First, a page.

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Santa Barbara County Health prepares for regional stay-at-home order

Santa Barbara County Public Health Department
Blake DeVine/KEYT
A regional stay-at-home order is set to begin in Santa Barbara County on Sunday.

SANTA BARBARA, Calif. — Over the past month, the weekly sum of coronavirus cases has doubled in Santa Barbara County.

"COVID-19 cases in California and across the country are exploding,” second district supervisor Gregg Hart said. “Even before exposures connected to Thanksgiving gatherings have begun to be identified."

The breaks are being pulled, as a regional stay-at-home order is inevitable.

If fewer than 15% of beds are available in intensive care units for Southern California’s hospital network, a stay-at-home order would go into effect within 24 hours. 

This would force all hair and nail salons, bars, playgrounds along with museums to temporarily shutdown for at least three weeks.

Restaurants would be limited to take-out and delivery only.

"I anticipate that we will have more difficult days ahead,” public health director Van Do-Reynoso said. “As we grapple with the impact of rising cases in our community.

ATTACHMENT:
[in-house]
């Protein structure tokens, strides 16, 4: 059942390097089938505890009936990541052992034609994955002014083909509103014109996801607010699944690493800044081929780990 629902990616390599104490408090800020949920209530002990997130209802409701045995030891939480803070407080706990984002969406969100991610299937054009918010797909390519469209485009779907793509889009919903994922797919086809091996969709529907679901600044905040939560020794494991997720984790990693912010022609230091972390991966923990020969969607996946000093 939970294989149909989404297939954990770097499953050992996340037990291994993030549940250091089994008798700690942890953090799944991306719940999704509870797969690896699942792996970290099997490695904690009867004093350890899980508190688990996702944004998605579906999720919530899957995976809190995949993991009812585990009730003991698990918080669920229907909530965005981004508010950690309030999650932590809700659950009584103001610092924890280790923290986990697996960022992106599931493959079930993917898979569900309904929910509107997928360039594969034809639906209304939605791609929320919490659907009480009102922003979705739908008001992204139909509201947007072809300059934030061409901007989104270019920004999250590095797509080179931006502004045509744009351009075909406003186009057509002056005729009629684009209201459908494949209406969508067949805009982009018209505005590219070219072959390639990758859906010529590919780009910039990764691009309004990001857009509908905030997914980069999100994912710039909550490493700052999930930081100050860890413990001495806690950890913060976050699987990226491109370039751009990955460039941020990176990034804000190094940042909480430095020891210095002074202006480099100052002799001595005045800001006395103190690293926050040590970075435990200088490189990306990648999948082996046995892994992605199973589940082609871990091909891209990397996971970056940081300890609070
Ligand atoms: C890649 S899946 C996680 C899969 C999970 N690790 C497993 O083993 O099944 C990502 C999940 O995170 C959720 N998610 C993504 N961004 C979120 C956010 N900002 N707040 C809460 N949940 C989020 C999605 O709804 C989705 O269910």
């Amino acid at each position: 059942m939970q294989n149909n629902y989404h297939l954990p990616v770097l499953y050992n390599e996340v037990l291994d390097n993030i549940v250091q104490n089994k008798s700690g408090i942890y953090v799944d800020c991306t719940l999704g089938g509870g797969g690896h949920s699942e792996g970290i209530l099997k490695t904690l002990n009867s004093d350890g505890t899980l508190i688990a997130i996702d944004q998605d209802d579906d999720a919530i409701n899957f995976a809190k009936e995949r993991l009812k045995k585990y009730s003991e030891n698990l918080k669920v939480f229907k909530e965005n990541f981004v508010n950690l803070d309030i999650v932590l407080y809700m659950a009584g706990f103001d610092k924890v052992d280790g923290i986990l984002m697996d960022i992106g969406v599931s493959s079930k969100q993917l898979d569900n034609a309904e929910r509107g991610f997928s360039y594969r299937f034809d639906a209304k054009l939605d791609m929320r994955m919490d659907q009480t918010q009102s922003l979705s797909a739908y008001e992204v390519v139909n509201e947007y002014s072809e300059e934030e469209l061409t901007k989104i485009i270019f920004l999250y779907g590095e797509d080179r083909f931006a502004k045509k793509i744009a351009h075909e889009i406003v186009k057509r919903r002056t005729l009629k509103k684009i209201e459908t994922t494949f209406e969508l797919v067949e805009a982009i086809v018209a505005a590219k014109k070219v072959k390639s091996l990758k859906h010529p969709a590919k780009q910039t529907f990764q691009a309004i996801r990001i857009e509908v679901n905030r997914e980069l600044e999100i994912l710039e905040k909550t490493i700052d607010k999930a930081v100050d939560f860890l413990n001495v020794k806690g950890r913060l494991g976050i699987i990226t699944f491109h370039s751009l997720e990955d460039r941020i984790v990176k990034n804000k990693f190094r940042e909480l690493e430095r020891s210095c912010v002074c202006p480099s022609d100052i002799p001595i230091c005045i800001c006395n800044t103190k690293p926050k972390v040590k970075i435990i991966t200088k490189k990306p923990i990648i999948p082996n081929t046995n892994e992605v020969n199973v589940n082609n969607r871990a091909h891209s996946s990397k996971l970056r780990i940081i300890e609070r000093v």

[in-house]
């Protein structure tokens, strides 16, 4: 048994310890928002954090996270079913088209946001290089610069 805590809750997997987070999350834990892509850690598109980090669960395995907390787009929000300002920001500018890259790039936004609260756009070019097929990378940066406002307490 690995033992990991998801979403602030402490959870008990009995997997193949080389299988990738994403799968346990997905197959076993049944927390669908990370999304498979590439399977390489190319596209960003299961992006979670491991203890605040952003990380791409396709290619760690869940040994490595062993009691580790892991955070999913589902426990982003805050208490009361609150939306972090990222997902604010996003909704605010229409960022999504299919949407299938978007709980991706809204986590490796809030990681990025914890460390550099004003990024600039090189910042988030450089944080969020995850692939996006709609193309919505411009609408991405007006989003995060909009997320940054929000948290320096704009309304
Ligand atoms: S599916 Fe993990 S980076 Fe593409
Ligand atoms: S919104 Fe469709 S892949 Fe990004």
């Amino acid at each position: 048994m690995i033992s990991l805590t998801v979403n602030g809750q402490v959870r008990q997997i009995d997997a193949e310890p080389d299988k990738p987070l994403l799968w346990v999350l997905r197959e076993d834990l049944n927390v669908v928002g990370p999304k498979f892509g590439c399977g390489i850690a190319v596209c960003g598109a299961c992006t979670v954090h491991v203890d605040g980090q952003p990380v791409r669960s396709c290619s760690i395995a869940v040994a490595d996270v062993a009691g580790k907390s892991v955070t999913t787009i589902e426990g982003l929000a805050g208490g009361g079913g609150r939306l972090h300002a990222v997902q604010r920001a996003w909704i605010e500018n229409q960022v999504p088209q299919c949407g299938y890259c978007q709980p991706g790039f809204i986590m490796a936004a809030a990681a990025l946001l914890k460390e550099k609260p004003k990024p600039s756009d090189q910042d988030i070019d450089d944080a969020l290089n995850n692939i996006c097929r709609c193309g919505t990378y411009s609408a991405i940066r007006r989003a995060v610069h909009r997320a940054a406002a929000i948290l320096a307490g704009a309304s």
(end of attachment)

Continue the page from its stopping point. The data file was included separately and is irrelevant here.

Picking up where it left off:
Throughout the shopping season, retail stores can remain open at 20% capacity.

"This holiday season will make or break many local retail businesses,” Hart said. “Amazon doesn't need our local dollars but our local businesses do."

This evening, a maskless freedom rally took place on State Street’s promenade. 

"We decided we have to do a march because the people are just being complacent,” rally organizer Hesu Whitten said. “Just taking what the Board of Supervisors is handing down."

"We bonded over our desire to live a normal life without insanity,” rallygoer Jerome Verhasselt said. “Without being denied human contact."

Although times may be tough, Santa Barbara County officials are preaching patience.

"If we all remain vigilant and keep our local COVID-19 cases low, I'm hopeful we could emerge from the stay-at-home order in position to move directly back into the red tier,” Hart said.

Nevertheless, people’s patience is wearing thin. 

"The cost of lockdowns are way worse than the cost of the pandemic,” Whitten concluded.

The Santa Barbara County Public Health Department anticipates that Pfizer’s COVID-19 vaccine could be approved by the FDA next week.

If this were to take place, over 3,900 vaccine doses would be available for the county’s hospitals by December 18th.

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Blake DeVine

Blake DeVine is a multimedia journalist and sports anchor at News Channel 3-12. To learn more about Blake, click here.


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